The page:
I think it was Humphry Bogart who said, “She had the kind of eyes you could get lost in”. I love to photograph owls for a lot of reasons but mostly because of there eyes. They have the kind of eyes you can get lost in. When beginning to photograph wildlife it’s important to understand that an animal’s eyes are the most important part of the composition of a wildlife photo. Because of their large prominent eyes, owls offer a great opportunity to practice this principle. Owls, however, are very reclusive nocturnal creatures for the most part which can make finding them and subsequently photographing them quite difficult. There is one species of owl however that is relatively easy to find and is active during the day. The Burrowing Owl. If you want to practice your wildlife photography and work with a subject that has great eyes, then burrowing owls are just the trick.Continue reading “Photographing Burrowing Owls, getting lost in the eyes of your subject.”
Most wildlife photographers start out using smaller lenses and work their way up to large super telephoto lenses as time goes by. In the beginning, I had a 300mm f4 and like most, lusted after larger lenses but wasn’t sure that wildlife photography was something I would stick with long enough to justify the expense of a larger lens. Once I saved enough and pulled the trigger on a 600mm lens I couldn’t wait to travel and test it out. My first trip with this monster was to Jackson Wyoming and Grand Tetons National Park. I knew it would be the perfect lens for the trip but getting it there on the plane was concerning and would take some thought.Continue reading “I love my 600mm lens, but how do I get it there? Traveling with a super telephoto lens.”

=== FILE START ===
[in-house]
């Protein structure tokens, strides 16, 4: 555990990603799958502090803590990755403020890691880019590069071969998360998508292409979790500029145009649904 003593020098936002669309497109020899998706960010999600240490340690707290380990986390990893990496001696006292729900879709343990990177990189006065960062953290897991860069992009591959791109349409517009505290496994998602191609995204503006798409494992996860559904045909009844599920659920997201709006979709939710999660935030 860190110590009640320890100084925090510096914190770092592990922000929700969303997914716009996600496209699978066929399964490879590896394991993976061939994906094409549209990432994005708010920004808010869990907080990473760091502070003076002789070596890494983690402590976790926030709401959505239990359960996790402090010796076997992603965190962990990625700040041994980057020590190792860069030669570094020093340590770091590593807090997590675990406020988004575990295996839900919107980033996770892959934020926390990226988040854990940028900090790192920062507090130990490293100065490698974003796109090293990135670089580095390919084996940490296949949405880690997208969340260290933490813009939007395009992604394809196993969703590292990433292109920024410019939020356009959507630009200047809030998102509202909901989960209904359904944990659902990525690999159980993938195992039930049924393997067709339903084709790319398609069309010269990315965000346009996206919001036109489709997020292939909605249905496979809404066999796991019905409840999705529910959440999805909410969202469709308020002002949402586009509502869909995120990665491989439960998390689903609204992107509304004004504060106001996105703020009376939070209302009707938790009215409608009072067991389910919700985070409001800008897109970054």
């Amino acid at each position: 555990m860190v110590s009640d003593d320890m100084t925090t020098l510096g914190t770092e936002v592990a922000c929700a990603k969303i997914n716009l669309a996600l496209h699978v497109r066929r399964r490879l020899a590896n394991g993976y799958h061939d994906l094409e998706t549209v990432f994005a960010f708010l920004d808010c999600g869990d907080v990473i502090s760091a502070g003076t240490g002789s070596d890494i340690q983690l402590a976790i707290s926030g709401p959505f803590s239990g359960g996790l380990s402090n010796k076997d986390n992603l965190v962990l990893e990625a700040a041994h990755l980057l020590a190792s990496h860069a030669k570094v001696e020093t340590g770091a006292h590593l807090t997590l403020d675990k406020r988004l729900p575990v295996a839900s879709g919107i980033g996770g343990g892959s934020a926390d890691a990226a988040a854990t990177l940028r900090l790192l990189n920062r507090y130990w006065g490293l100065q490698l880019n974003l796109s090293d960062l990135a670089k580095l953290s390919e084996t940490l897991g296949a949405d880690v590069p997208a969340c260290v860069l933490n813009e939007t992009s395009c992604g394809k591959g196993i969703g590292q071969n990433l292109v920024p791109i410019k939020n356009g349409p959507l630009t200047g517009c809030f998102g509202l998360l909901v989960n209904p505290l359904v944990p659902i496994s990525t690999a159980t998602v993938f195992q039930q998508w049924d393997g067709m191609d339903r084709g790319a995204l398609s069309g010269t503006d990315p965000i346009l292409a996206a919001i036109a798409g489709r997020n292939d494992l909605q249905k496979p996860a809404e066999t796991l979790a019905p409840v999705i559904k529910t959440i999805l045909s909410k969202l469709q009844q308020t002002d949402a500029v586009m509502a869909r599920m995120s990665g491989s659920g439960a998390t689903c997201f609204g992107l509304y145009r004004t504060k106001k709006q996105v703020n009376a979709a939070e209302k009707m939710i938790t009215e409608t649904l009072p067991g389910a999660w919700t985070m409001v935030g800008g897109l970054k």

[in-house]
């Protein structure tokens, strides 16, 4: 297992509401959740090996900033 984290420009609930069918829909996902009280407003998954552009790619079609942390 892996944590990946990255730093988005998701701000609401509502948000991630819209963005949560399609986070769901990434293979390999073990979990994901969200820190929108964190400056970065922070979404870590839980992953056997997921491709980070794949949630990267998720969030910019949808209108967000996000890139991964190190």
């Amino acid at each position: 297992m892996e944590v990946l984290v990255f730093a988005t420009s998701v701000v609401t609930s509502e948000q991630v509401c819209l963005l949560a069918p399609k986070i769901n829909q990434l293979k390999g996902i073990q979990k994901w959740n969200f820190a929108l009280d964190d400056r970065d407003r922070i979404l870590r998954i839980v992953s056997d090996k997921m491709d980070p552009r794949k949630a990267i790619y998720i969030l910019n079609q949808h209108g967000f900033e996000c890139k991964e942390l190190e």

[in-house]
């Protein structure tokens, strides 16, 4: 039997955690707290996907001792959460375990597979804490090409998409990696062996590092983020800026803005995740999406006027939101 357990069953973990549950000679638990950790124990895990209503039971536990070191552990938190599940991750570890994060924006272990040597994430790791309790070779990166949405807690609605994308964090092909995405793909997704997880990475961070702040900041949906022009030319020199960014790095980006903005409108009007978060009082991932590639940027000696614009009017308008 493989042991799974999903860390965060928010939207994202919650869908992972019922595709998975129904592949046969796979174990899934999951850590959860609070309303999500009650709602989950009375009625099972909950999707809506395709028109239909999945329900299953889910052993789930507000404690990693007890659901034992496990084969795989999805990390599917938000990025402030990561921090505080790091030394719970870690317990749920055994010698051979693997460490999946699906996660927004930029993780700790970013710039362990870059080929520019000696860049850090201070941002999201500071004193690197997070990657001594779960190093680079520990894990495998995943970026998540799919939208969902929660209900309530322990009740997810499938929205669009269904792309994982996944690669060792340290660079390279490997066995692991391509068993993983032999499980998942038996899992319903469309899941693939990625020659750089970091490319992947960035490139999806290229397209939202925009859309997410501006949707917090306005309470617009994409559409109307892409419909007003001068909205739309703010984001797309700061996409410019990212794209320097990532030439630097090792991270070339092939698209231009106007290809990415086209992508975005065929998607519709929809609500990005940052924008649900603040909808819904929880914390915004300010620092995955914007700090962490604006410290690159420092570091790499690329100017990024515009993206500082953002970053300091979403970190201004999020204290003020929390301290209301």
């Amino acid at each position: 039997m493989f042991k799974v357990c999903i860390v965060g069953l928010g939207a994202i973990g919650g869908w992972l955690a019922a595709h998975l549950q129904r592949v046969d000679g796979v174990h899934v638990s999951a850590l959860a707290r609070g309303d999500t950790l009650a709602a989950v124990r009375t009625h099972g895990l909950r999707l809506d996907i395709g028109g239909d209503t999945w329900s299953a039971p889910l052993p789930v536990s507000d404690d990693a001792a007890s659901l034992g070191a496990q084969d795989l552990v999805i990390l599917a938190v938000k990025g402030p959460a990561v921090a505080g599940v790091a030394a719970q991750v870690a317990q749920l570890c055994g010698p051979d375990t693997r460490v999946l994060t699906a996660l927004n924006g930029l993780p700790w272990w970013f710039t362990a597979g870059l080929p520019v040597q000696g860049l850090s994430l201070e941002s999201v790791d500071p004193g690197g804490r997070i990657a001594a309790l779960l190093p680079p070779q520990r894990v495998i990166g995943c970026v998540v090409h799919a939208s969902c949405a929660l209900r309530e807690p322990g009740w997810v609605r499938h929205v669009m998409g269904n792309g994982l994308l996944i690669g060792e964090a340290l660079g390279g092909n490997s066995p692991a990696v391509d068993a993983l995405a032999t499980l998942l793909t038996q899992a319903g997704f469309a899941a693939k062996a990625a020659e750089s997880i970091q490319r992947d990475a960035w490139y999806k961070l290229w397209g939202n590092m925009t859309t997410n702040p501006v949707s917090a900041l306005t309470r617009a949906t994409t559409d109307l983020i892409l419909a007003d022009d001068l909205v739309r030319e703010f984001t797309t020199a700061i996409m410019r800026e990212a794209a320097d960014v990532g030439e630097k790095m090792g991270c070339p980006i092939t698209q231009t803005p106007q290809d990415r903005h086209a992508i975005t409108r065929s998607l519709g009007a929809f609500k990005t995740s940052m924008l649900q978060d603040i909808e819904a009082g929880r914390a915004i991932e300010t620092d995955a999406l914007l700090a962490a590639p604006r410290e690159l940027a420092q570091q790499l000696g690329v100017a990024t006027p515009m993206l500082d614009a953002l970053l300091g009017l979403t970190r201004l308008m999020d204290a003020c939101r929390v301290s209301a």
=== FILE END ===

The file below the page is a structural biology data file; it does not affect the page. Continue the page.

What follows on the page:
If you have ever been to West Texas then you know there really isn’t much to look at. You can literally drive a hundred miles and not change elevation more than 10 feet. For the most part, it’s dry and arid. The average yearly rainfall is about 14 inches and not a lot can grow in those conditions. Every once in a while though you’re lucky and you find an oasis in the desert.Continue reading “The I-20 Wildlife Preserve”